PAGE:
The sharper edge to traveling in Asia

Extraordinary houseware designs through sustainable materials: Introducing Bangkok’s Pawinee Santisiri of Ayodhya

Written By: herbrunbridge - May• 30•10

If “doing well by doing good” is a measure of success, Khun Pawinee of Ayodhya must be doing well indeed.  Her Ayodhya designs make resplendent use of water hyacinth, a plant that is normally seen as a fast-breeding threat to navigable waterways.  She employs hundreds of families in processing the vines for production, providing economic solutions for country families and helping to solve a navigation crisis in the bargain. 

Perhaps the most striking element of Ayodhya’s houseware products are the astounding selection of textures, from the cork-like endpieces of the hyacinth that can be found on bowls and rugs, to the intricate weavings found on boxes.  These unique pieces are a feast for the eye, and are displayed in Khun Pawinee’s beautifully designed clean, uncluttered shop interiors in Bangkok and Chiang Mai.

Her story 

Khun Pawinee was born in Bangkok, one of six children.  Her father, a Thai Air Force Marshal, raised the family in an open-minded manner along with Pawinee’s mother, who sewed clothes for the family.  Pawinee began drawing and painting at an early age, and, finding an early affinity for architecture, began drawing trees for her cousin’s architectural plans. 

She entered Bangkok’s Silpakorn University to study interior design and architecture, and received her Bachelor of Fine Arts degree in Decorative Arts in 1976.  She founded Sahacha, Ltd. architectural and interior design firm in 1979.  In 1989, after having spent two years researching the feasibility of utilizing water hyacinth as a commercial resource, she co-founded Yothaka International Co., Ltd., which sells furniture utilizing the plant.  In 1995, she founded Ayodhya Ltd., which distributes water hyancinth-based designs world wide, and operates retail shops within Thailand. 

The water-hyancinth story is a fascinating look at the process of building a sustainable, ecologically-friendly product line that benefits local economies in several ways.  The project began with the Friends of Women’s World Banking Association in Thailand (FWWBT), who funded Pawinee’s research as to the feasibility of using water hyacinth stem as raw material for furniture manufacturing.  The raw material was found in abundance in Lake Phayao in northern Thailand, where its rapid growth presented a generations-old problem in navigating blocked waterways.  Pawinee’s work included studying potential ways of processing hyacinth, investigating the effect of mold on the material, and dealing with variation in color.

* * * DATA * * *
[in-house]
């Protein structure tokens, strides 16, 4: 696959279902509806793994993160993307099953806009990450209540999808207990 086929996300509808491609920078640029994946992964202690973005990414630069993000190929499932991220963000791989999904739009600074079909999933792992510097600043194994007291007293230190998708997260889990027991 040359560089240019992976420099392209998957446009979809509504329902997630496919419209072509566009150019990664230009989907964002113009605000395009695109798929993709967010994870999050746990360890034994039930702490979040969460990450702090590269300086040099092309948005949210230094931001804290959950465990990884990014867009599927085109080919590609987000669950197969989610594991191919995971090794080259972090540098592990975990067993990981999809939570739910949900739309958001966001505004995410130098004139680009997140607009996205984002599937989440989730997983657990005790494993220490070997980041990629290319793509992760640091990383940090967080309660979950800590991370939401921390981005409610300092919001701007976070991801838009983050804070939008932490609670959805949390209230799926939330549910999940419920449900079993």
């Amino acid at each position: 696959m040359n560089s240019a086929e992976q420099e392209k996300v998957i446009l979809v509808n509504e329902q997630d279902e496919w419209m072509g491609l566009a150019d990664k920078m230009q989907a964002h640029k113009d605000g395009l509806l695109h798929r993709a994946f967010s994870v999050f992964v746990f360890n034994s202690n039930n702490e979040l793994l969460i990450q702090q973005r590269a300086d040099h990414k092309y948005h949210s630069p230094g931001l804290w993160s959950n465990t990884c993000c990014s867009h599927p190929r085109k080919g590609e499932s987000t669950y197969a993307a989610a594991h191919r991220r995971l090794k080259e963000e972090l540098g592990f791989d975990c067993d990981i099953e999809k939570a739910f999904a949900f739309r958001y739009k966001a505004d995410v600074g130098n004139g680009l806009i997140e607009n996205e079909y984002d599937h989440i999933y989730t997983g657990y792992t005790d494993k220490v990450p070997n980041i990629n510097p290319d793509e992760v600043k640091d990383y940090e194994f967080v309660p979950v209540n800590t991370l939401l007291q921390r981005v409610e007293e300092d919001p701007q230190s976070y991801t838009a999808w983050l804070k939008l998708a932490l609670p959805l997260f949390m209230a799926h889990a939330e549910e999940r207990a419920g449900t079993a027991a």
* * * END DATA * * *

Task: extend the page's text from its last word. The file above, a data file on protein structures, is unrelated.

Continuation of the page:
Human resource issues were important as well, in determining the best localities for processing, where workers would be motivated to do the work.  She experimented with sewing, weaving, and placing the material on frames.  Finally, she developed prototype room displays, and opened her first Yothaka shop at Peninsula Plaza, adjacent to Bangkok’s Chao Phraya river. 

In 1995, she opened her first Ayodhya shop, specializing in high-design housewares, including baskets, bowls, placemats, rugs, and small boxes.  Together, the Yotaka furniture and Ayodhya houseware lines have utilized over 7 million meters of water hyacinth, supplied by over 500 families, and processed by over 200 workers.  The material is cut, dried on off-season rice paddies, then woven in the workers’ spare time. 

Along the way, Pawinee’s managed to keep busy working on side projects that interested her, one of which was the traditional Thai design of the Shangri-La Hotel shuttle boat on the Chao Phraya, done in 1990.  She also developed the interior design prototype of  the Jim Thompson shop’s local and overseas branches. 

As an important social contribution, she designed and manufactured handicrafts and furniture using the warehoused products of Her Majesty Queen Sirikit’s SUPPORT Foundation.  The final product was twenty sets of furniture, auctioned to support the Queen’s initiative for training villagers to grow and process native materials, and produce crafts that will economically benefit their families and communities.  The auction raised more than 100 million baht for the program. 

Design philosophy 

“I’m a texture person, and need to see variations… sometimes ceramic textures inspire me, and I test everything myself, from weaving through design.  I always have at least four or five designs in process, then pick the one that interests me the most.” 

“There has to be a lot of balance in selecting a product… can we make it affordable, and also pay our workers well?  We experiment with a prototype for two months to determine if all the factors are there to make the product work, commercially.  Every year, we strive to differentiate our products, looking for new designs, new ways of processing the material…  we have a new collection each year, with our focus on designing exciting products that will appeal to the world market.” 

“I’d like visitors to our shops to appreciate the idea that in buying beautifully designed housewares and furniture, that they’re also benefiting Thai villages and workers, and helping to raise their standard of living.” 

Ayodhya designs are available in Bangkok at: 

Third Floor, Gaysorn Plaza
BTS Skytrain Chitlom station
Tel: (02) 656-1089 

Ayodhya boutique
Exotique Thai shop
Emporium, 4th Floor
BTS Skytrain Phrom Phong station 

Siam Discovery Center, 4th Floor
BTS Skytrain Siam station
Tel: (02) 658-0415 

Ayodhya designs are available in Chiang Mai at: 

Nimmanhemin Soi 1
Chiang Mai
Tel: (053) 358-249
GPS:  N18°47.984’  E098°58.062’

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